MP Stephen Lloyd to chair group to safeguard religious education

John Keast, chair of The Religious Education Council of England and Wales, Paul Bristow, PB Political Consulting, Dr. Sarah Smalley, Executive Support Officer, REC and Eastbourne MP Stephen Lloyd.
John Keast, chair of The Religious Education Council of England and Wales, Paul Bristow, PB Political Consulting, Dr. Sarah Smalley, Executive Support Officer, REC and Eastbourne MP Stephen Lloyd.

EASTBOURNE MP Stephen Lloyd is chairing a new parliamentary group to safeguard the teaching of RE in schools.

The Church of England, the Catholic Church, the Buddhist, Jewish, Sikh and Muslim faiths, the British Humanist Association and professional RE teaching associations are joining forces to support the new All Party Parliamentary Group (APPG).

The group will also look at how the subject can continue to deliver a valuable dimension to the education of all children and young people.

Mr Lloyd previously tabled a popular Early Day Motion that led to widespread cross party support.

Some 115 MPs from all parties agreed the Government should include RE as a humanities subject in the English Baccalaureate.

Mr Lloyd said, “I’m confident that this new PG will be able to provide real insight into the value of RE, especially as it helps young people leave school with an accurate grasp on the importance and relevance of religion.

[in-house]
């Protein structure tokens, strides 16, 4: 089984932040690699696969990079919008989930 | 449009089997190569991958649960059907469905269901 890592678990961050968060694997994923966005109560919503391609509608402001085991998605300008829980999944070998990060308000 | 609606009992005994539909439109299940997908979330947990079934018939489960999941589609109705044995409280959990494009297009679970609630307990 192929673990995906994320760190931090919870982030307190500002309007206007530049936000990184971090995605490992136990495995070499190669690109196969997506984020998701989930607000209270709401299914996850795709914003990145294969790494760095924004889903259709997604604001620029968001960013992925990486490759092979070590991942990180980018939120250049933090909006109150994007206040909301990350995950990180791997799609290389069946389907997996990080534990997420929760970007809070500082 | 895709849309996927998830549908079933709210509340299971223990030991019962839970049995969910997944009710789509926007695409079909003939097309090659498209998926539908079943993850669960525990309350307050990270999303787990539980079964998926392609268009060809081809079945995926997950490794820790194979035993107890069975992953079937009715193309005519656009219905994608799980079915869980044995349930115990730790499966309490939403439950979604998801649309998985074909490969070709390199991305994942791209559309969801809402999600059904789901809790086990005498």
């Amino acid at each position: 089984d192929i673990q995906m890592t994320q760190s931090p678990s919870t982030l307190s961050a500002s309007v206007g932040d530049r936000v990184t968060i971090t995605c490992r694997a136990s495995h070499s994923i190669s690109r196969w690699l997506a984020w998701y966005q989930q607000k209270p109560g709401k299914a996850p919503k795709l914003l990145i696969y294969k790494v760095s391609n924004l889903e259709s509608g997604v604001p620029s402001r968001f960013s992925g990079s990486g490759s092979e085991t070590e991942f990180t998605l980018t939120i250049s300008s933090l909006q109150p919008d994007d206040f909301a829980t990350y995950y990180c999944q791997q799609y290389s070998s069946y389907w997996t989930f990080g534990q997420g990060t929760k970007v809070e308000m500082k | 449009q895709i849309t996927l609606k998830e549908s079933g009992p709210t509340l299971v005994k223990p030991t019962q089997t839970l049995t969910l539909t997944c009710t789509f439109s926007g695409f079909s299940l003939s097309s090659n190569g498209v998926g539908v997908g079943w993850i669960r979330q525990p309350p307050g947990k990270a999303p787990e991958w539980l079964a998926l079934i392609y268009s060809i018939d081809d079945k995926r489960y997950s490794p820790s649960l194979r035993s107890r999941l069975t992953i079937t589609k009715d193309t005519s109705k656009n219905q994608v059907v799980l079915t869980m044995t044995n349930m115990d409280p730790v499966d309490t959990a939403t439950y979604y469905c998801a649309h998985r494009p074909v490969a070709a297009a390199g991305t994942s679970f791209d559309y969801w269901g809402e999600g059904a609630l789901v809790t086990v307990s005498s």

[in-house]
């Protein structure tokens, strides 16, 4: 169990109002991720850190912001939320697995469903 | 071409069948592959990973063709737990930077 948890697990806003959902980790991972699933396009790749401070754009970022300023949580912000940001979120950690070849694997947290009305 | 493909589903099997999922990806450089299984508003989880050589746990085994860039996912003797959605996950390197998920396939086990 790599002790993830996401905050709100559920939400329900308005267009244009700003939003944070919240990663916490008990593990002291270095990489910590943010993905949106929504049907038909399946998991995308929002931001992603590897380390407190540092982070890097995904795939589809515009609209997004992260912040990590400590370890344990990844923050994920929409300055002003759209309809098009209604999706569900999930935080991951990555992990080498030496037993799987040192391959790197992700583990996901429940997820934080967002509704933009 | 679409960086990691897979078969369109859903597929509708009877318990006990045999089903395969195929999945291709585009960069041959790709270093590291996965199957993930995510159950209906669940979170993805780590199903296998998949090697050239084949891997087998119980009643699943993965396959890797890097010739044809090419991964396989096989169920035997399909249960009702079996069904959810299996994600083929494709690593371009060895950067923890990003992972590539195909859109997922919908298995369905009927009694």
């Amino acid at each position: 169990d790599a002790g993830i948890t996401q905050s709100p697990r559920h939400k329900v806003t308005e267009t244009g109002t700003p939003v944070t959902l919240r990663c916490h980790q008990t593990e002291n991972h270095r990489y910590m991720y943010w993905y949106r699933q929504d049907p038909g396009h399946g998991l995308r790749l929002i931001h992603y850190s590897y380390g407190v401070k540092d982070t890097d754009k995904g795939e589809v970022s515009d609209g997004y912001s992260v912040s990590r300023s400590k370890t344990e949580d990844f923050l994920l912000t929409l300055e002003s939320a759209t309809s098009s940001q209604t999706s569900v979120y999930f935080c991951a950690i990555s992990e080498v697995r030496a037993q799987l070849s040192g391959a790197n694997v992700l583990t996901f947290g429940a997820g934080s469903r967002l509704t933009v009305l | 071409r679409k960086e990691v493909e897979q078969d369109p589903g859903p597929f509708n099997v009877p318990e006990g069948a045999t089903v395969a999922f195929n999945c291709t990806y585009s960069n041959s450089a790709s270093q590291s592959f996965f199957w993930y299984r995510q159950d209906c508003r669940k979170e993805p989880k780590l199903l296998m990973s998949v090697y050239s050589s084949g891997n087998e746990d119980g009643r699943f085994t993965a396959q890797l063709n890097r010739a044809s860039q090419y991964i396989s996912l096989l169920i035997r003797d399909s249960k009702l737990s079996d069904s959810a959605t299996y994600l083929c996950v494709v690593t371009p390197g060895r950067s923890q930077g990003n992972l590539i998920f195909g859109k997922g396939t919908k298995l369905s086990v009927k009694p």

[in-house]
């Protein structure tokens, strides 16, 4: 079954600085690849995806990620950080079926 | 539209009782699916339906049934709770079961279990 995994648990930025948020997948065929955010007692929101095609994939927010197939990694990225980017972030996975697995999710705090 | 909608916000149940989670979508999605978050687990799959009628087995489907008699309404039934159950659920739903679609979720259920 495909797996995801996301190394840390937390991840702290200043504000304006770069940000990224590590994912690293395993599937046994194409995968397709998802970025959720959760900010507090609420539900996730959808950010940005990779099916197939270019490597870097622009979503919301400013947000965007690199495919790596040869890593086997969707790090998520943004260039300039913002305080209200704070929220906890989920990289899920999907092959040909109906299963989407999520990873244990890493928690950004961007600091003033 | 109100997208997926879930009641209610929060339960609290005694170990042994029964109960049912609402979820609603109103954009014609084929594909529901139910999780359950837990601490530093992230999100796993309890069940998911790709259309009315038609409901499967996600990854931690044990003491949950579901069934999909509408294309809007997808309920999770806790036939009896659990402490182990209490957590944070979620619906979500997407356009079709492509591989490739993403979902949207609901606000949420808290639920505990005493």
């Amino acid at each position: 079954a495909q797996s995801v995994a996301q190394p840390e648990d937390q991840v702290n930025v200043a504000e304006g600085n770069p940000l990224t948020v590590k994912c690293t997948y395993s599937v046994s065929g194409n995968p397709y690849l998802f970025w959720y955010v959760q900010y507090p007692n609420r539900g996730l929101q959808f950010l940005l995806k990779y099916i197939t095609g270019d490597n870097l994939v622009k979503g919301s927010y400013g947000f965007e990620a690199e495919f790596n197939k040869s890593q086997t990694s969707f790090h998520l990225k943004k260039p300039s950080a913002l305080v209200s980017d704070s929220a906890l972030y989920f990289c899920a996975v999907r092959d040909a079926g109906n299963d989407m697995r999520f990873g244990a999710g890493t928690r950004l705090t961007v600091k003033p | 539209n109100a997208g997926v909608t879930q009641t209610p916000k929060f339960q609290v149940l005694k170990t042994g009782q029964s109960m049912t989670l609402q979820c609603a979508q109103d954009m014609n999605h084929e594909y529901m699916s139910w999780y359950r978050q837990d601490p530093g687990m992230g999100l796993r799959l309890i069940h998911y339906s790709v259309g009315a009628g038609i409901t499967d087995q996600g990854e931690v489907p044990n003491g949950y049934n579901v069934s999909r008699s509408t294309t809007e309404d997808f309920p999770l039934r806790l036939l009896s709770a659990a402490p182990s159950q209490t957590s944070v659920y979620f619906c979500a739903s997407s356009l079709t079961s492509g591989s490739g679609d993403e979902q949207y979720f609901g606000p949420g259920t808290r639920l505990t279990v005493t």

“In today’s world where our children can be open to an enormous amount of misleading information, I believe it is absolutely essential they are taught about different cultures and religions by trained, experienced RE teachers, allowing children to make informed choices.

“The number of students studying RE at GCSE level has increased from 113,000 to 460,000 in the last 15 years, so it is clear that pupils find it a rewarding and fulfilling subject.”

John Keast, chair of The Religious Education Council of England and Wales, said, “We are delighted that Stephen Lloyd has offered agreed to help set up the first APPG on Religious Education.

“Recently the RE community has felt under fire and this represents an important step to give the subject a strong profile amongst parliamentarians.

“The coalition government is making policy decisions about academies, the national curriculum, qualifications and even teacher training provision.

“Directly or indirectly all these could challenge how RE is taught to young people.

“It is extremely positive that there is such goodwill and interest in Westminster to support the subject in schools today.”